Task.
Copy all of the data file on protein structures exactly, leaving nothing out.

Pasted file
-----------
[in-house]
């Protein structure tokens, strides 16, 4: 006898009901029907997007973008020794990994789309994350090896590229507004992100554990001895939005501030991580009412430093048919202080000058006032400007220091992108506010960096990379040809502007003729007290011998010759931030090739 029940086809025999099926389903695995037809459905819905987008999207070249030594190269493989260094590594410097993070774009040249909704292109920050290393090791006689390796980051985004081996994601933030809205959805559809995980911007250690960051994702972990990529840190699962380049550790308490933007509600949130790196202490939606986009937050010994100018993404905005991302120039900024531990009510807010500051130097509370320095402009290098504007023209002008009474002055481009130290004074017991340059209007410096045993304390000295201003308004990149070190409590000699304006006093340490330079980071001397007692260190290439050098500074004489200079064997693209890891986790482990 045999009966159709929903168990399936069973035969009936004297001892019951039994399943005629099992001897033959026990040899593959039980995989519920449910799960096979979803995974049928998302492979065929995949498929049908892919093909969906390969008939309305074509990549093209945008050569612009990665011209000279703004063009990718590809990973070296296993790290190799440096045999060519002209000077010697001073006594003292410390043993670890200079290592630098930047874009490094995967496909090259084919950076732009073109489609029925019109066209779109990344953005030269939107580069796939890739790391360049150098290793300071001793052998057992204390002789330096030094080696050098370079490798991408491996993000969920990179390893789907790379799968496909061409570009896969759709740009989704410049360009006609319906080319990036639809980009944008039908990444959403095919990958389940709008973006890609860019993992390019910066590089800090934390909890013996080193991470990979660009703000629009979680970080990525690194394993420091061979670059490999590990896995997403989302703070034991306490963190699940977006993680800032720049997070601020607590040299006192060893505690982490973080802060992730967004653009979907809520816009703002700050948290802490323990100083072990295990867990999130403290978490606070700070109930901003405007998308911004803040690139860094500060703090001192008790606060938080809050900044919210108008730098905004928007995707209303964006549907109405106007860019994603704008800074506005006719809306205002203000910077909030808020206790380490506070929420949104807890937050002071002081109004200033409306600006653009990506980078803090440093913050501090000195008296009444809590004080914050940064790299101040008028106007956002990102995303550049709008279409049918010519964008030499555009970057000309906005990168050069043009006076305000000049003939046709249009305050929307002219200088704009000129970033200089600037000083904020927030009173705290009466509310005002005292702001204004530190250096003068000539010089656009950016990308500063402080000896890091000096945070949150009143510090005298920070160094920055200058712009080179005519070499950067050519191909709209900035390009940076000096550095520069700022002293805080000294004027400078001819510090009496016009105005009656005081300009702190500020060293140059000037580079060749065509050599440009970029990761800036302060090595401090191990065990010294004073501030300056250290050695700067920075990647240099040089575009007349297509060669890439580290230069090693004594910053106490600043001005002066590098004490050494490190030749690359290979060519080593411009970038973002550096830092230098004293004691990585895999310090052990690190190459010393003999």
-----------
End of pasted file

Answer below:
[in-house]
């Protein structure tokens, strides 16, 4: 006898009901029907997007973008020794990994789309994350090896590229507004992100554990001895939005501030991580009412430093048919202080000058006032400007220091992108506010960096990379040809502007003729007290011998010759931030090739 029940086809025999099926389903695995037809459905819905987008999207070249030594190269493989260094590594410097993070774009040249909704292109920050290393090791006689390796980051985004081996994601933030809205959805559809995980911007250690960051994702972990990529840190699962380049550790308490933007509600949130790196202490939606986009937050010994100018993404905005991302120039900024531990009510807010500051130097509370320095402009290098504007023209002008009474002055481009130290004074017991340059209007410096045993304390000295201003308004990149070190409590000699304006006093340490330079980071001397007692260190290439050098500074004489200079064997693209890891986790482990 045999009966159709929903168990399936069973035969009936004297001892019951039994399943005629099992001897033959026990040899593959039980995989519920449910799960096979979803995974049928998302492979065929995949498929049908892919093909969906390969008939309305074509990549093209945008050569612009990665011209000279703004063009990718590809990973070296296993790290190799440096045999060519002209000077010697001073006594003292410390043993670890200079290592630098930047874009490094995967496909090259084919950076732009073109489609029925019109066209779109990344953005030269939107580069796939890739790391360049150098290793300071001793052998057992204390002789330096030094080696050098370079490798991408491996993000969920990179390893789907790379799968496909061409570009896969759709740009989704410049360009006609319906080319990036639809980009944008039908990444959403095919990958389940709008973006890609860019993992390019910066590089800090934390909890013996080193991470990979660009703000629009979680970080990525690194394993420091061979670059490999590990896995997403989302703070034991306490963190699940977006993680800032720049997070601020607590040299006192060893505690982490973080802060992730967004653009979907809520816009703002700050948290802490323990100083072990295990867990999130403290978490606070700070109930901003405007998308911004803040690139860094500060703090001192008790606060938080809050900044919210108008730098905004928007995707209303964006549907109405106007860019994603704008800074506005006719809306205002203000910077909030808020206790380490506070929420949104807890937050002071002081109004200033409306600006653009990506980078803090440093913050501090000195008296009444809590004080914050940064790299101040008028106007956002990102995303550049709008279409049918010519964008030499555009970057000309906005990168050069043009006076305000000049003939046709249009305050929307002219200088704009000129970033200089600037000083904020927030009173705290009466509310005002005292702001204004530190250096003068000539010089656009950016990308500063402080000896890091000096945070949150009143510090005298920070160094920055200058712009080179005519070499950067050519191909709209900035390009940076000096550095520069700022002293805080000294004027400078001819510090009496016009105005009656005081300009702190500020060293140059000037580079060749065509050599440009970029990761800036302060090595401090191990065990010294004073501030300056250290050695700067920075990647240099040089575009007349297509060669890439580290230069090693004594910053106490600043001005002066590098004490050494490190030749690359290979060519080593411009970038973002550096830092230098004293004691990585895999310090052990690190190459010393003999």